Training Critical Scholars and Engaged Practitioners
The Ed.D. in International and Multicultural Education (IME) is dedicated to understanding formal and informal education within diverse sociocultural, linguistic, political and economic contexts. Based on principles of equity, social justice, and human rights, the program critically addresses the realities of education within and beyond the borders of public schooling in the United States and around the world. Our program equips students with the skills needed to engage in scholarship, teaching and advocacy work that addresses many of the key issues impacting education today. Visit our website here to learn more about this program
Distinctive Program Features
- Focus on engaged scholarship with a meaningful impact on local and global communities.
- A cutting edge and intellectually rigorous curriculum grounded in critical pedagogy.
- A strong sense of community composed of highly diverse faculty and students who offer personal and scholarly support.
- Apprenticeship opportunities for doctoral students in becoming social justice scholars, practitioners, and advocates.
"IME is a family, a group of intelligent loving human beings that feel that social justice is at the core of being an educator. It is a place that is called our second home, a place that we come to when the outside world is frustrating and we need a place of support and reflection. It is this place that thoughts are thrown around honored, respected and gracefully challenged. It is the place that has been present in civilizations since the beginning of time...community."
—IME EdD Student
The program follows a schedule of alternate weekend classes that convene nine times a semester (Friday evenings and all day Saturdays).
The Ed.D. program is grounded in five main conceptual areas: critical social theory and schooling; intersectionality of race, class, nation, language, gender and sexuality in education; human rights and social movements; international and comparative education; and alternative research paradigms.
Rooted in the practice of critical pedagogy, this program provides a dynamic learning community where students benefit from rigorous experience both in the classroom and in the community. We believe that IME’s conceptual framework and pedagogy serve to equip students in becoming leaders capable of reimagining possibilities for education in multiple contexts.
The International and Multicultural Education (IME) Doctoral Program is comprised of 60 credits of study beyond the master's degree and culminates in the completion of a doctoral dissertation. Students can choose from a range of courses in IME or concentration in either Human Rights Education or Second Language Acquisition.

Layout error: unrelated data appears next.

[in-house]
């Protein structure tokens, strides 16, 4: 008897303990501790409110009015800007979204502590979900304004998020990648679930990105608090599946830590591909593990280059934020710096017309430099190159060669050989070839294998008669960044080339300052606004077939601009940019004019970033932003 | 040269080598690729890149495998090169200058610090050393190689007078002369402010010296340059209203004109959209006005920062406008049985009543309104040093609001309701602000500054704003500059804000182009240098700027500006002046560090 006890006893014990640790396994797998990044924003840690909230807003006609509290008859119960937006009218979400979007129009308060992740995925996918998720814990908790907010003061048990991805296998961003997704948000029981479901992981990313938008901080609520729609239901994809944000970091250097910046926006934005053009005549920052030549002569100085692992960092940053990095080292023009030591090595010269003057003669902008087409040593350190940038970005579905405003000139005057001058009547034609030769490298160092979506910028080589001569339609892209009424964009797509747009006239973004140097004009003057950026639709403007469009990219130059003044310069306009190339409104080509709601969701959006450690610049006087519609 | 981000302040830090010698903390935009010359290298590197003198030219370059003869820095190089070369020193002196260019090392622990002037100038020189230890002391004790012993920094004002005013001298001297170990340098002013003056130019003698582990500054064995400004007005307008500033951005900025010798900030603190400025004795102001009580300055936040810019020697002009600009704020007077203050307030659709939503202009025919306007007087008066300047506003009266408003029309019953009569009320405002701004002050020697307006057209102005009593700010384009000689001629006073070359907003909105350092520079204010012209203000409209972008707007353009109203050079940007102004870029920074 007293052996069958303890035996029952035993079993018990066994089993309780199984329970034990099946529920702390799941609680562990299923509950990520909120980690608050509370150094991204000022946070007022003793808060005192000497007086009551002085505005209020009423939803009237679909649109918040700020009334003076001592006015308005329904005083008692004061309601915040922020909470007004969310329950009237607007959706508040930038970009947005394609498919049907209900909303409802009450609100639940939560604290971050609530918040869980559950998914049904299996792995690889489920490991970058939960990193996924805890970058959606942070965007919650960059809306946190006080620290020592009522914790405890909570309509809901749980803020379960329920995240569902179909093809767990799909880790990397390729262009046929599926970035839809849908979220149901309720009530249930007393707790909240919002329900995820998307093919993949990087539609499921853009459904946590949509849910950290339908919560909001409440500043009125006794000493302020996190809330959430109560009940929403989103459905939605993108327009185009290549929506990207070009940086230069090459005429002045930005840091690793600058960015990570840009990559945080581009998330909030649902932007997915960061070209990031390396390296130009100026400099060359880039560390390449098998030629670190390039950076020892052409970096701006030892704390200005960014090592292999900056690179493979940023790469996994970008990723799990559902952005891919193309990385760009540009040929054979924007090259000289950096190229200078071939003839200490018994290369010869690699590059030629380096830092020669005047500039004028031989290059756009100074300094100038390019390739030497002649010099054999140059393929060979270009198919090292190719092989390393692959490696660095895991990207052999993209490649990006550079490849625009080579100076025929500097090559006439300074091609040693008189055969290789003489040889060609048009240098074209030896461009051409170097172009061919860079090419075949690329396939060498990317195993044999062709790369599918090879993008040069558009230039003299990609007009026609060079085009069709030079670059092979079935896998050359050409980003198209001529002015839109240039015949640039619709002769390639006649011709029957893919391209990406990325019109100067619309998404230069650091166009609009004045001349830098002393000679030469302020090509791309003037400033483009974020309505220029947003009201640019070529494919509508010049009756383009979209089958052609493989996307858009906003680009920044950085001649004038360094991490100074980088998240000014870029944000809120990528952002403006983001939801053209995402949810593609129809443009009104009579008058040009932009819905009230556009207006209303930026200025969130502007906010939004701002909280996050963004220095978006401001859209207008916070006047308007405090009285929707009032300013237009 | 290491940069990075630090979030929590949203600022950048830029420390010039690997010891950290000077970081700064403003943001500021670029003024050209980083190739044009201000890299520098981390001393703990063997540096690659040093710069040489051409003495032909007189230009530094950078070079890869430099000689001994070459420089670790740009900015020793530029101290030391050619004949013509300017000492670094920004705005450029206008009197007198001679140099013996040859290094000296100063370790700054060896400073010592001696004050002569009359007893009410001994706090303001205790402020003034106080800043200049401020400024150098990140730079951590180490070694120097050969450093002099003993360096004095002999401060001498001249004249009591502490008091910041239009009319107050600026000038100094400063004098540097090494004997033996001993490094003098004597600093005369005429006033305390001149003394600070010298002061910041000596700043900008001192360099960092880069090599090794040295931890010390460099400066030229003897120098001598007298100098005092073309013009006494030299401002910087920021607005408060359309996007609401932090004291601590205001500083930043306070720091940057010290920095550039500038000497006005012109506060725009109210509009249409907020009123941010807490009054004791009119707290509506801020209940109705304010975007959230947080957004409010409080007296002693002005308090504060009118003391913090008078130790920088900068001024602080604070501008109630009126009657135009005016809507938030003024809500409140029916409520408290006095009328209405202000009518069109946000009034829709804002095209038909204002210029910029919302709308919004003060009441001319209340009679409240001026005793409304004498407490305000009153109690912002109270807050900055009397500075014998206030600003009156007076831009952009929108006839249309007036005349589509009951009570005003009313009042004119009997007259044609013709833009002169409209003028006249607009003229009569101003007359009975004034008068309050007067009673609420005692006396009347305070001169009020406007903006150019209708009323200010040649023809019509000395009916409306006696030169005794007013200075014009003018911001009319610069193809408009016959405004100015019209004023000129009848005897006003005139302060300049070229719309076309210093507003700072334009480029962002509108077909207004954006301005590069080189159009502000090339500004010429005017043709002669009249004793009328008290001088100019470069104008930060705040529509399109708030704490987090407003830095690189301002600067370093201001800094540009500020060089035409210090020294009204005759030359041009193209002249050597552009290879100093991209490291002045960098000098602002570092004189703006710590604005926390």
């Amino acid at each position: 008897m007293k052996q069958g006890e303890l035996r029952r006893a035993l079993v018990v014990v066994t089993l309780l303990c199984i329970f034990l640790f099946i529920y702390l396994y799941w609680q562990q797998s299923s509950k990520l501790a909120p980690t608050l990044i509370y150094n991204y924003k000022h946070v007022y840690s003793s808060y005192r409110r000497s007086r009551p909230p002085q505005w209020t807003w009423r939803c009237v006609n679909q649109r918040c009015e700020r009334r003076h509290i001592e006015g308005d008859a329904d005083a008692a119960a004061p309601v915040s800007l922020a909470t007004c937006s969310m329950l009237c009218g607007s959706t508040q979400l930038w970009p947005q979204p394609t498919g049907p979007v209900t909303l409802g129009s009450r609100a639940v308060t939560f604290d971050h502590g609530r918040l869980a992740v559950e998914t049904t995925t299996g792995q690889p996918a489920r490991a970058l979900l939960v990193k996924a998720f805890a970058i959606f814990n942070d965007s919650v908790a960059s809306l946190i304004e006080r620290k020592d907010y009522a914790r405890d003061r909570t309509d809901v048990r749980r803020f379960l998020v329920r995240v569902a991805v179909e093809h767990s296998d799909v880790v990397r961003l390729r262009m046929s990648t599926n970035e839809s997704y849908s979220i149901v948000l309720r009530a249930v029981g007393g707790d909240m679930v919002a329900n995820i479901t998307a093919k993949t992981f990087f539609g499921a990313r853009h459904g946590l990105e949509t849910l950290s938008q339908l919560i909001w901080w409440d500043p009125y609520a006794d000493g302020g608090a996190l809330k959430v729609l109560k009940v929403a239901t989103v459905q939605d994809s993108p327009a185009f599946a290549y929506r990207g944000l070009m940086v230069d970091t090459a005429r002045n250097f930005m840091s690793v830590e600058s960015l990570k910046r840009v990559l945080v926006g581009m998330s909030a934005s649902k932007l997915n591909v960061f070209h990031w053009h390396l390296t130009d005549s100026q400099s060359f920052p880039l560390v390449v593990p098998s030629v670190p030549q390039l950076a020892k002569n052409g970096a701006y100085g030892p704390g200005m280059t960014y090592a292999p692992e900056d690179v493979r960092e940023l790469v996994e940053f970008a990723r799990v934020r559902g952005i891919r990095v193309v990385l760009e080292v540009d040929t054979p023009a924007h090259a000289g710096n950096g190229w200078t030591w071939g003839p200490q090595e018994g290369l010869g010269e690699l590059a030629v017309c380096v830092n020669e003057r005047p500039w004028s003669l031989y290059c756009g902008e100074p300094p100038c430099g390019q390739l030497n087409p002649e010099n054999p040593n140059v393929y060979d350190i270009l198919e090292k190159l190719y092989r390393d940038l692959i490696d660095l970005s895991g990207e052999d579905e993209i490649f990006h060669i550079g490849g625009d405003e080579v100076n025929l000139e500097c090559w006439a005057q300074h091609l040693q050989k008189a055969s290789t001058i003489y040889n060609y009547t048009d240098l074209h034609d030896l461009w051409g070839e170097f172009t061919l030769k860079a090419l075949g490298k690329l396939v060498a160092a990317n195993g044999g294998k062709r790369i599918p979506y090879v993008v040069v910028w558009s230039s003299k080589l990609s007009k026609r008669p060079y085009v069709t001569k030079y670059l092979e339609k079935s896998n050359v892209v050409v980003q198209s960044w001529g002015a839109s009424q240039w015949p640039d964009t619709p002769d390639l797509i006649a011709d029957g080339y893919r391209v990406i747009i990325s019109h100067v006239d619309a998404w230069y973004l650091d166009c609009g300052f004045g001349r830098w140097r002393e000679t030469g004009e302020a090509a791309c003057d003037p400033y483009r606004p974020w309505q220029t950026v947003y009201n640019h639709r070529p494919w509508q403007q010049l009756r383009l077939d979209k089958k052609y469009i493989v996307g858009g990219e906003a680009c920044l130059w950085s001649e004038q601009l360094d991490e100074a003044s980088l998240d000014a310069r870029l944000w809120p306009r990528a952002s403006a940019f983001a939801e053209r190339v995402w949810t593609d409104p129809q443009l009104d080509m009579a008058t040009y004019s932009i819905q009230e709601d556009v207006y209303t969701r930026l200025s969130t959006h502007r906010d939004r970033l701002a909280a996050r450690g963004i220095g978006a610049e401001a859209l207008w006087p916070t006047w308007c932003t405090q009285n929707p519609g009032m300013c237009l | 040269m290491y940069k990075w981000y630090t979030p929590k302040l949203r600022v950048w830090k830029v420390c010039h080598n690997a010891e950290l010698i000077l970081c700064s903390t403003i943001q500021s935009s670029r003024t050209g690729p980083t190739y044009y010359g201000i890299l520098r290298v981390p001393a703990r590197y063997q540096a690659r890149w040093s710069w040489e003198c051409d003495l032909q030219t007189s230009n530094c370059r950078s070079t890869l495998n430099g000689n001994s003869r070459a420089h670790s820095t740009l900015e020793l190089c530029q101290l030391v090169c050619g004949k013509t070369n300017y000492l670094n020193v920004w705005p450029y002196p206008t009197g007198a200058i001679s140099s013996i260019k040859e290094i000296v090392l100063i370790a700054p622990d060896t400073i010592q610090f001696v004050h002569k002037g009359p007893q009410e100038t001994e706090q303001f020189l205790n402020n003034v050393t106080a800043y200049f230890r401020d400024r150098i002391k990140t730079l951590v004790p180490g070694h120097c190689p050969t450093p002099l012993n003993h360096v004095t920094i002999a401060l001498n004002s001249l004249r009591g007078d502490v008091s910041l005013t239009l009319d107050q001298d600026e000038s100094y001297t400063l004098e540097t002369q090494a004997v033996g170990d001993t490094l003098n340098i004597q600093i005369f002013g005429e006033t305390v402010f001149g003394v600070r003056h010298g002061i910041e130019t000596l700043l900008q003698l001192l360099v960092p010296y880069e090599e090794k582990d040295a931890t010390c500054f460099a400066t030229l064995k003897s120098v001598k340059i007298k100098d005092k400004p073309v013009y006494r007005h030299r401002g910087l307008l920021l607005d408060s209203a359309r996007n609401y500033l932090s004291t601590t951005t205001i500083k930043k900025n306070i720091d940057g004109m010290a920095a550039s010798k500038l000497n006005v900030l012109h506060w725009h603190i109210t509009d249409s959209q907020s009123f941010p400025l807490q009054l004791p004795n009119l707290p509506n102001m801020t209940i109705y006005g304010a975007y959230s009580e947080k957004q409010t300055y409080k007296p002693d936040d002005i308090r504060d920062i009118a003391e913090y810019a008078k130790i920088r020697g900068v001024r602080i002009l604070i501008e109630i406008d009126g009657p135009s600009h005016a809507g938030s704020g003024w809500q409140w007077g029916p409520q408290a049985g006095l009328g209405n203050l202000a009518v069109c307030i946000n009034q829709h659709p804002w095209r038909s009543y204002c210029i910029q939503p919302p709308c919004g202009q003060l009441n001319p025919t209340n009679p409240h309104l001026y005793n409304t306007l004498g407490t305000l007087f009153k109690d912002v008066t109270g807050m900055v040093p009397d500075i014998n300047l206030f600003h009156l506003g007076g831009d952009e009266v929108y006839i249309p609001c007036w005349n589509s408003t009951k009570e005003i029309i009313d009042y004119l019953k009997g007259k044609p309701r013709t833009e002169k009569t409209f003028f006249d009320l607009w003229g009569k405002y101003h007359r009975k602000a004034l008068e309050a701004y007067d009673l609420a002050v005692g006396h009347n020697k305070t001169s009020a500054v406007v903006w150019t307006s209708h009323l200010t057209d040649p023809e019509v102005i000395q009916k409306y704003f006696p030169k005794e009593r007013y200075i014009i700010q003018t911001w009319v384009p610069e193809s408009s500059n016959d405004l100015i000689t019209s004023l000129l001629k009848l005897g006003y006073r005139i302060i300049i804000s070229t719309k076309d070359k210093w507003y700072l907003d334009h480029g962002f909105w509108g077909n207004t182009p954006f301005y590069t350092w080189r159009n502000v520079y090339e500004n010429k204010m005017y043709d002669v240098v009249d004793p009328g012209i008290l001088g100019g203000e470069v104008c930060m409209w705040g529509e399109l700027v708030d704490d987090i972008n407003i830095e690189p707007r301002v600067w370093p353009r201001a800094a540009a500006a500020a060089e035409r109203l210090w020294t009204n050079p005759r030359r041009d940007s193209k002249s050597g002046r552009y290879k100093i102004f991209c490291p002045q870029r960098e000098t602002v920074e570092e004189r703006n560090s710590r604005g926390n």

The International and Multicultural Education Program Learning Outcomes
The goal of each IME program is to develop professional practitioners with expertise in three key areas:
Conceptual and Theoretical knowledge: including critical social theory, critical pedagogy, critical race theory and intersectionality, feminist theory, human rights and social movements, and alternative research paradigms.
Application skills: analysis, synthesis, and evaluation skills for teaching and research, program/policy development and administration, and local/global social justice/human rights activism. Methodological tools based on qualitative research such as participatory action research, teacher action research, testimonies, and critical ethnography.
The International and Multicultural Education Program Student Learning Outcomes
The IME programs are designed to enable students upon graduation, to:
- Use theory as a lens for thinking critically about social inequities in local/global contexts.
- Work as a transformative professional in schools, universities, and communities to bring about social change.
- Be a prominent voice in the educational justice movement through scholarship and praxis
- Design, implement and assess K-12 and post-secondary classroom/community programs focused on human rights, social justice, and/or critical multicultural education.
Federal financial aid, state, and university resources are available as funding to newly admitted and current USF School of Education students.
In order to offset the cost of graduate education tuition, many School of Education courses are offered in the late afternoon and evening, and/or on alternating weekends. Most students find they can maintain a full-time job while earning their credential, masters or doctoral degree. However, if your program requires you to spend time in a classroom (i.e. student teaching) or to complete a fieldwork or traineeship experience, such commitments will interfere with a normal workday.
Graduates of the IME Doctoral Program work as transformative professionals in a variety of settings both in the U.S. and internationally, such as:
- Faculty members at community colleges and universities
- Teacher leaders in K-12 schools
- School superintendents
- Educational researchers
- Leaders in community and non-governmental organizations
- Curriculum specialists
GRADUATES OF THE IME DOCTORAL PROGRAM
- Professor and Chair, Urban Education, Loyola Marymount University
- Professor and Chair, Elementary Education, San Francisco State University
- Professor, Bilingual and Multicultural Education, California State University, Sacramento
- Assistant Professor, Reading, Texas Woman's University
- Faculty, Santa Rosa Junior College, and Solano Community College
- Lecturer, American Studies, Eötvös Loránd University, Budapest, Hungary
- Director, Bilingual Education, Professional Development and Special Programs, San Jose Unified School District
- Teacher trainers for international organizations
This school offers programs in:
Last updated January 15, 2018